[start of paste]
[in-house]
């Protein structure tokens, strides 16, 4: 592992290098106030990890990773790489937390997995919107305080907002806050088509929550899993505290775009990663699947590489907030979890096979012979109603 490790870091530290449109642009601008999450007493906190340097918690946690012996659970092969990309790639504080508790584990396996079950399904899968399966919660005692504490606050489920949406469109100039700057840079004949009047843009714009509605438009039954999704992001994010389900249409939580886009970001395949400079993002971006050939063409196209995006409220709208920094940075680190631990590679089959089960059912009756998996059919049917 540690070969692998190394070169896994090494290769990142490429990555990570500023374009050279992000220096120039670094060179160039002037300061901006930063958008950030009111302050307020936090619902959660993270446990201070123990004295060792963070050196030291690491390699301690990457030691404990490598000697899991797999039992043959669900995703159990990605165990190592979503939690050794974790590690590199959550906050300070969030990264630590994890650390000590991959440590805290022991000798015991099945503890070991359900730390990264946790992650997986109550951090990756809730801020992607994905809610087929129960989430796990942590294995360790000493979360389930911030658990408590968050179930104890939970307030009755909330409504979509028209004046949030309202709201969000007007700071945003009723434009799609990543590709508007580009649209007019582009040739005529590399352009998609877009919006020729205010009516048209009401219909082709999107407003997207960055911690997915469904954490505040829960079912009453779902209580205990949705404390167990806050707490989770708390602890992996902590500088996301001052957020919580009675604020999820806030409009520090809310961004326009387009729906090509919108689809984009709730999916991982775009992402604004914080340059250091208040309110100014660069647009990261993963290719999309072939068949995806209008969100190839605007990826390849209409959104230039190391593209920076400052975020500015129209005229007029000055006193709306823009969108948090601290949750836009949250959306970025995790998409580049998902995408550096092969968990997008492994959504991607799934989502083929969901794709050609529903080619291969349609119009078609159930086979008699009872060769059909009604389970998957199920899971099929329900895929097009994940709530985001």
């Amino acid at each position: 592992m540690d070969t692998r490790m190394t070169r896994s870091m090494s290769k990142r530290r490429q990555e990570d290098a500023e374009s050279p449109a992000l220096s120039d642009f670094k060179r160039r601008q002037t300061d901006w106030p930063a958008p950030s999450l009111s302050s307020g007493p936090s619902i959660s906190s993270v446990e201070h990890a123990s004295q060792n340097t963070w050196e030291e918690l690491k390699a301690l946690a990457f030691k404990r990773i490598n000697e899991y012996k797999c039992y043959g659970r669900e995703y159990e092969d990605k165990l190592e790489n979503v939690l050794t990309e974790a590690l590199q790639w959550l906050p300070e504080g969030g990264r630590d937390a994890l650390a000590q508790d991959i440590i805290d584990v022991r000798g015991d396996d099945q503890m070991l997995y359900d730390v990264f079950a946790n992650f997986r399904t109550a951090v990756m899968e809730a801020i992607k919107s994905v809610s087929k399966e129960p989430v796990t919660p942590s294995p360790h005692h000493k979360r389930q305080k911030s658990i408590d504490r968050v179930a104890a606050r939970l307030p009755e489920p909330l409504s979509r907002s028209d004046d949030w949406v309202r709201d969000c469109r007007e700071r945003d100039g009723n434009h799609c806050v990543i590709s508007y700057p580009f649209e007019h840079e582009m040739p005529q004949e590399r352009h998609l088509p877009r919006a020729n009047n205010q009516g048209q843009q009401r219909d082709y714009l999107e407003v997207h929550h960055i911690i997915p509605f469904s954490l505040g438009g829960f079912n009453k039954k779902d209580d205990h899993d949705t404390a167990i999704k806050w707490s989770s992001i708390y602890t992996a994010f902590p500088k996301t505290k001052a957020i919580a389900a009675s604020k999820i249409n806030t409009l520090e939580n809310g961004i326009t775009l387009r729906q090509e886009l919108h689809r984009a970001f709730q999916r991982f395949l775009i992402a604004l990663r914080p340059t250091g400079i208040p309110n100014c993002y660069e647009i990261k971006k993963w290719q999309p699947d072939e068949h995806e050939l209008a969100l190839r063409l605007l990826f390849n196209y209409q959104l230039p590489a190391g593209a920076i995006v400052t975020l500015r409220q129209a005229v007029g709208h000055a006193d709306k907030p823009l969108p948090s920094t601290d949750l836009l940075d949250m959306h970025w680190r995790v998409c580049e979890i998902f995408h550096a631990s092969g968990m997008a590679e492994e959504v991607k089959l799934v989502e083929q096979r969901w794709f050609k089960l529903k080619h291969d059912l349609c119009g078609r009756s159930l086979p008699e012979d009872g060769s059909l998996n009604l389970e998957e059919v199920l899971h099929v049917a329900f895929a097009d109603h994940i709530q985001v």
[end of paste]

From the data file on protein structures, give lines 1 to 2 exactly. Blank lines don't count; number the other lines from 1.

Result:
[in-house]
């Protein structure tokens, strides 16, 4: 592992290098106030990890990773790489937390997995919107305080907002806050088509929550899993505290775009990663699947590489907030979890096979012979109603 490790870091530290449109642009601008999450007493906190340097918690946690012996659970092969990309790639504080508790584990396996079950399904899968399966919660005692504490606050489920949406469109100039700057840079004949009047843009714009509605438009039954999704992001994010389900249409939580886009970001395949400079993002971006050939063409196209995006409220709208920094940075680190631990590679089959089960059912009756998996059919049917 540690070969692998190394070169896994090494290769990142490429990555990570500023374009050279992000220096120039670094060179160039002037300061901006930063958008950030009111302050307020936090619902959660993270446990201070123990004295060792963070050196030291690491390699301690990457030691404990490598000697899991797999039992043959669900995703159990990605165990190592979503939690050794974790590690590199959550906050300070969030990264630590994890650390000590991959440590805290022991000798015991099945503890070991359900730390990264946790992650997986109550951090990756809730801020992607994905809610087929129960989430796990942590294995360790000493979360389930911030658990408590968050179930104890939970307030009755909330409504979509028209004046949030309202709201969000007007700071945003009723434009799609990543590709508007580009649209007019582009040739005529590399352009998609877009919006020729205010009516048209009401219909082709999107407003997207960055911690997915469904954490505040829960079912009453779902209580205990949705404390167990806050707490989770708390602890992996902590500088996301001052957020919580009675604020999820806030409009520090809310961004326009387009729906090509919108689809984009709730999916991982775009992402604004914080340059250091208040309110100014660069647009990261993963290719999309072939068949995806209008969100190839605007990826390849209409959104230039190391593209920076400052975020500015129209005229007029000055006193709306823009969108948090601290949750836009949250959306970025995790998409580049998902995408550096092969968990997008492994959504991607799934989502083929969901794709050609529903080619291969349609119009078609159930086979008699009872060769059909009604389970998957199920899971099929329900895929097009994940709530985001």